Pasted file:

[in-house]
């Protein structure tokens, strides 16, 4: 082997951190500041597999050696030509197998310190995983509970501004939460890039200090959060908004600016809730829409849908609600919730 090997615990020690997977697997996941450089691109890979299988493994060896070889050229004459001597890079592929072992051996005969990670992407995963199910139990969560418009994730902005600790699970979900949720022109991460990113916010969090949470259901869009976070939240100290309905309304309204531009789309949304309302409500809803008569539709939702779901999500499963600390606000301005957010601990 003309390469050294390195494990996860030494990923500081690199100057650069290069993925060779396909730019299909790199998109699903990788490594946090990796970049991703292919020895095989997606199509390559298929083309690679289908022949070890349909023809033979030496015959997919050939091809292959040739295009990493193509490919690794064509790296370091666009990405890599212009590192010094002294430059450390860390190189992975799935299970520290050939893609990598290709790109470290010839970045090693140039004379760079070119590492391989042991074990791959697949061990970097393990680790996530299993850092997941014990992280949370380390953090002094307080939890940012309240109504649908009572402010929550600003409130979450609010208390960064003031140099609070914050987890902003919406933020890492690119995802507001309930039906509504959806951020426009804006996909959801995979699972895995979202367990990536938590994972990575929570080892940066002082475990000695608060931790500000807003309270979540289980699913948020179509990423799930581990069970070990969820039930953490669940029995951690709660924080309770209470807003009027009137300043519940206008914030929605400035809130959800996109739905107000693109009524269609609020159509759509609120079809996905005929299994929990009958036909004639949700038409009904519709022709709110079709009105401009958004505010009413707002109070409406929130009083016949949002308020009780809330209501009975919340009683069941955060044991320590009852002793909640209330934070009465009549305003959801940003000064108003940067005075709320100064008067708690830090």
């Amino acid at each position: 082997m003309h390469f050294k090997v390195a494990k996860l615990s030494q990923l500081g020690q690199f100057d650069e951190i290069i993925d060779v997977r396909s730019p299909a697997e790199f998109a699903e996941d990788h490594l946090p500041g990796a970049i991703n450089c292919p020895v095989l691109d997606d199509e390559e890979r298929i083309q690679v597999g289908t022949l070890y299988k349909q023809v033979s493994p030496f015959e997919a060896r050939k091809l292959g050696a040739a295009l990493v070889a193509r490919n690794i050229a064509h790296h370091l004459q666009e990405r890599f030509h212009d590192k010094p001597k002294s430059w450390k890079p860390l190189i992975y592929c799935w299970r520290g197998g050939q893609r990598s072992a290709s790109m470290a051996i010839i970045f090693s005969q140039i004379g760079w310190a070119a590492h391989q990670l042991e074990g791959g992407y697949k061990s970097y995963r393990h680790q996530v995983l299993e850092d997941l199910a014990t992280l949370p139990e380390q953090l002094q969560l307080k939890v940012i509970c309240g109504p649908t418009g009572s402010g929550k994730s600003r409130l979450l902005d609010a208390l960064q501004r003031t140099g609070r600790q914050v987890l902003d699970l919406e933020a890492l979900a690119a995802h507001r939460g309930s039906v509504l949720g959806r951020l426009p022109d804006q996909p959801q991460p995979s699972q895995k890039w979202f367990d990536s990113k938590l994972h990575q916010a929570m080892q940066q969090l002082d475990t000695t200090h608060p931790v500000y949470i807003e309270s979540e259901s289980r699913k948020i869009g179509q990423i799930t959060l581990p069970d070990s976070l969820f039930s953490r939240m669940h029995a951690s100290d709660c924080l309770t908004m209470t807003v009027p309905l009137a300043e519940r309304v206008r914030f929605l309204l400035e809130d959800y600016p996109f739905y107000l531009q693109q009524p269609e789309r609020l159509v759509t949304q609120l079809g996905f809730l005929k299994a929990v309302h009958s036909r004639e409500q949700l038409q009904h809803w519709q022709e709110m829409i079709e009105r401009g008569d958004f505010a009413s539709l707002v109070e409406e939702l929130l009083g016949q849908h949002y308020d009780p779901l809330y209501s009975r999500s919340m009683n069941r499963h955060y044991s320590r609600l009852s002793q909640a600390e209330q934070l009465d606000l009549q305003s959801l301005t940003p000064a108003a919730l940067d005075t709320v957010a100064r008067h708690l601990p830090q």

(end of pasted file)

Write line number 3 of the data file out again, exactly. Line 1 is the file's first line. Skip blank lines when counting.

């Amino acid at each position: 082997m003309h390469f050294k090997v390195a494990k996860l615990s030494q990923l500081g020690q690199f100057d650069e951190i290069i993925d060779v997977r396909s730019p299909a697997e790199f998109a699903e996941d990788h490594l946090p500041g990796a970049i991703n450089c292919p020895v095989l691109d997606d199509e390559e890979r298929i083309q690679v597999g289908t022949l070890y299988k349909q023809v033979s493994p030496f015959e997919a060896r050939k091809l292959g050696a040739a295009l990493v070889a193509r490919n690794i050229a064509h790296h370091l004459q666009e990405r890599f030509h212009d590192k010094p001597k002294s430059w450390k890079p860390l190189i992975y592929c799935w299970r520290g197998g050939q893609r990598s072992a290709s790109m470290a051996i010839i970045f090693s005969q140039i004379g760079w310190a070119a590492h391989q990670l042991e074990g791959g992407y697949k061990s970097y995963r393990h680790q996530v995983l299993e850092d997941l199910a014990t992280l949370p139990e380390q953090l002094q969560l307080k939890v940012i509970c309240g109504p649908t418009g009572s402010g929550k994730s600003r409130l979450l902005d609010a208390l960064q501004r003031t140099g609070r600790q914050v987890l902003d699970l919406e933020a890492l979900a690119a995802h507001r939460g309930s039906v509504l949720g959806r951020l426009p022109d804006q996909p959801q991460p995979s699972q895995k890039w979202f367990d990536s990113k938590l994972h990575q916010a929570m080892q940066q969090l002082d475990t000695t200090h608060p931790v500000y949470i807003e309270s979540e259901s289980r699913k948020i869009g179509q990423i799930t959060l581990p069970d070990s976070l969820f039930s953490r939240m669940h029995a951690s100290d709660c924080l309770t908004m209470t807003v009027p309905l009137a300043e519940r309304v206008r914030f929605l309204l400035e809130d959800y600016p996109f739905y107000l531009q693109q009524p269609e789309r609020l159509v759509t949304q609120l079809g996905f809730l005929k299994a929990v309302h009958s036909r004639e409500q949700l038409q009904h809803w519709q022709e709110m829409i079709e009105r401009g008569d958004f505010a009413s539709l707002v109070e409406e939702l929130l009083g016949q849908h949002y308020d009780p779901l809330y209501s009975r999500s919340m009683n069941r499963h955060y044991s320590r609600l009852s002793q909640a600390e209330q934070l009465d606000l009549q305003s959801l301005t940003p000064a108003a919730l940067d005075t709320v957010a100064r008067h708690l601990p830090q």